Chinese Nuclear Scientist Died
The funeral of Zhu Guangya, a renowned nuclear physicist and one of the key scientists engaged in the development of China's atom and hydrogen bombs, was held in Beijing Wednesday.
Zhu died of illness in Beijing on Feb. 26 at the age of 87. His body was cremated at Beijing's Babaoshan Revolutionary Cemetery Wednesday.
President Hu Jintao, top legislator Wu Bangguo, Premier Wen Jiabao, top political advisor Jia Qinglin and other senior leaders, including Li Changchun, Xi Jinping, Li Keqiang, He Guoqiang and Zhou Yongkang, and many other people, bid a final farewell to Zhu at the ceremony.
A statement issued by the General Office of the Communist Party of China (CPC) Central Committee Wednesday hailed Zhu as "an outstanding CPC member, loyal Communist fighter, outstanding scientist and one of the major pioneers in China's development of nuclear science."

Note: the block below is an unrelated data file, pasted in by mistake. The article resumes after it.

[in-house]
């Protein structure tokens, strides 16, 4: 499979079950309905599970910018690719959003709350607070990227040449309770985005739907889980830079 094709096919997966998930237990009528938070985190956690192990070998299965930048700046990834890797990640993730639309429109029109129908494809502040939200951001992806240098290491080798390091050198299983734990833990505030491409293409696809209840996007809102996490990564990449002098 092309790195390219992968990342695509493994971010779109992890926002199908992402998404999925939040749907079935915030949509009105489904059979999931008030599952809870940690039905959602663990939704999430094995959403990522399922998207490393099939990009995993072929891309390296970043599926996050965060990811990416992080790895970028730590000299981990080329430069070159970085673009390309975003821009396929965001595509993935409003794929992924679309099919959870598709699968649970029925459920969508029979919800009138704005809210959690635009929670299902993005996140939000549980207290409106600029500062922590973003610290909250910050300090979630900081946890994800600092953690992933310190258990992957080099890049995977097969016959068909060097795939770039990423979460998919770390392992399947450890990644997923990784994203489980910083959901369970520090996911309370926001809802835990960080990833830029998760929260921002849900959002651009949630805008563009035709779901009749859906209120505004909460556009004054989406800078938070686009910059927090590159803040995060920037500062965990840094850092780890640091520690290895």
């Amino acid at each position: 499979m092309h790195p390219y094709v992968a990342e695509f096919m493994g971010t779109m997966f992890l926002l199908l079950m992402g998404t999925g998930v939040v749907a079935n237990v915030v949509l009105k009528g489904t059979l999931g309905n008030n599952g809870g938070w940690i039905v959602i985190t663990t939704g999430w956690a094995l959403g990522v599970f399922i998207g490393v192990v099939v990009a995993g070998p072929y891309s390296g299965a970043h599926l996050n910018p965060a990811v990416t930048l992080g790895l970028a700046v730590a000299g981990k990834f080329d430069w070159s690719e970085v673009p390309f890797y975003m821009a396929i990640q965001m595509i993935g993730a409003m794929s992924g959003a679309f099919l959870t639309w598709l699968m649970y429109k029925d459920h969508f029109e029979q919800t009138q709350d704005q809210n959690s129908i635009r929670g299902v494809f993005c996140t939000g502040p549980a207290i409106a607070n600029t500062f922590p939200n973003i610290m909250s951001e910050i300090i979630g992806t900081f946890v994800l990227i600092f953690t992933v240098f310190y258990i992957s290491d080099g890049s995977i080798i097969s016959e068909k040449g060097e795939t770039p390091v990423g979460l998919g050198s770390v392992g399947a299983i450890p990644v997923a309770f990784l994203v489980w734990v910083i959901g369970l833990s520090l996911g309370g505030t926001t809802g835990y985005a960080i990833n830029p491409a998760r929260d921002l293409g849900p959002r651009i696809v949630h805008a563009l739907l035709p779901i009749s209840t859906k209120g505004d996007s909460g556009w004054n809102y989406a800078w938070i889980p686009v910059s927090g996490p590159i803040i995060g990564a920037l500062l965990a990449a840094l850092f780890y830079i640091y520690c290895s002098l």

Zhu was a senior academician of both the Chinese Academy of Sciences and the Chinese Academy of Engineering.
He served as vice chairman of the National Committee of the Chinese People's Political Consultative Conference, China's top political advisory body, from 1994 to 2003.
Born in Yichang, in central China's Hubei Province, in 1924, Zhu obtained a PhD in nuclear physics from the University of Michigan in 1950, and returned to China the same year. He joined the CPC in 1956.
Together with other noted scientists, Zhu led the development of China's first atom and hydrogen bombs as well as its first underground nuclear tests from 1964 to 1969, making important contributions to the technological breakthroughs.
He also participated in the development of the Qinshan Nuclear Power Plant, research on the application and development of the radioactive isotope, and the drafting and implementation of China's high-tech research and development programs.
Nuclear physicist behind China's atom bomb laid to rest